Oh whoa, I have a blog?

Look, bookcases! And a vase! Also that damned rat again, someone should see to that.

Look, bookcases! And a vase! Also another rat, man someone needs to figure out where they’re coming from.

So one of the things I’ve learned about indie development is: finding the time to do blog posts is hard.

While I haven’t been updating the site, work has been progressing rather nicely. The project that I’m working on is codenamed ‘Mystery’ at the moment, and it’s going to be a randomly generated murder mystery. Every time you die or fail to solve the mystery, the world is going to be regenerated from scratch and the elements of the mystery itself will also change. For me, the main aim of this project is to have a game that you can play for a year or more and still have new and interesting things to find.

However, one of the difficulties in making a game with the scope of ‘can be different every time’ is making an absolutely gigantic pool of assets that can be randomly added to the maps. Since I’m a one-man studio I don’t have an army of artists to constantly make new assets, and I can’t spend forever making this game. As a result, I’ve decided to go lo-fi with low polygon counts, chunky pixels and bright colors. I’m still working on refining the look, but I think it reads well and feels unique, as well as having a much faster turnaround than doing current-gen high resolution assets. The difference in time spent is huge; going from a few days to a week to complete a simple asset to mere hours. And since I’m running off my own savings at the moment and need to be able to finish this project before I run out, every hour counts!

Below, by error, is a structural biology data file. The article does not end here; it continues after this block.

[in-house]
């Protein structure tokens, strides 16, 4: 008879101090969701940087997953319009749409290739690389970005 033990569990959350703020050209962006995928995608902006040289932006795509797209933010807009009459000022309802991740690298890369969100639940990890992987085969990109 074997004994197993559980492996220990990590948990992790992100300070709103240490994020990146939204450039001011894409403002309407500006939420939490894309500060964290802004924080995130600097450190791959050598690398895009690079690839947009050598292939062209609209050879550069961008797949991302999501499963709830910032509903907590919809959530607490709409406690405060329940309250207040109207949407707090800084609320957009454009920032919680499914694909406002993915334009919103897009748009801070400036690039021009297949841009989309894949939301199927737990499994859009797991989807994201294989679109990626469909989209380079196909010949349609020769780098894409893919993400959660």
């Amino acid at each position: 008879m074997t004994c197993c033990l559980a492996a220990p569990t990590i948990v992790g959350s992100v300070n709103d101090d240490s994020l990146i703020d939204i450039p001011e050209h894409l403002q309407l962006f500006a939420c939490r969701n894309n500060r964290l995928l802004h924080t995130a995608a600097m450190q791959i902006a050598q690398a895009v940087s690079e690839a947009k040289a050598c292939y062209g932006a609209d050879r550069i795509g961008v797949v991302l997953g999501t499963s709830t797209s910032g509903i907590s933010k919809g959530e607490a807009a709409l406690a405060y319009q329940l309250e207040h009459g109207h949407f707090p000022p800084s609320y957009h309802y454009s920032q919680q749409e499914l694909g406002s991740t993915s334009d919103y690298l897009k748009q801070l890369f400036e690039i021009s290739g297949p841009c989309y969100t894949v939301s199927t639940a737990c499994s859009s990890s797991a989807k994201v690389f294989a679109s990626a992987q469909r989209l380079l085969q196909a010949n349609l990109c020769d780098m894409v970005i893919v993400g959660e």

So, what’s been done so far? Well, the game is playable if not a little bare, with a simple implementation of room randomization implemented and well as being able to control the frequency and placement of items that appear in rooms. Keys and doors have been implemented, although at the moment it’s still a first-pass implementation that will be improved later to make sure that the level is always ‘solvable’, as at the moment the key that you need can be placed behind a locked door.

Basic versions of health, weapons, enemies, pickups, dialog trees and smashable objects have also been implemented.

Currently I’ve been rebuilding the main character to fix some proportion and animation issues, as well as add the ability to change outfits. After that, work will begin on making the rooms feel more interesting and unique, as in playtesting I’ve found that the current square room design just leads a lot of players to lose their bearings and get lost, even with a map!

Okay, I think that brings everyone up to speed. Next blog post will be soon, I swear!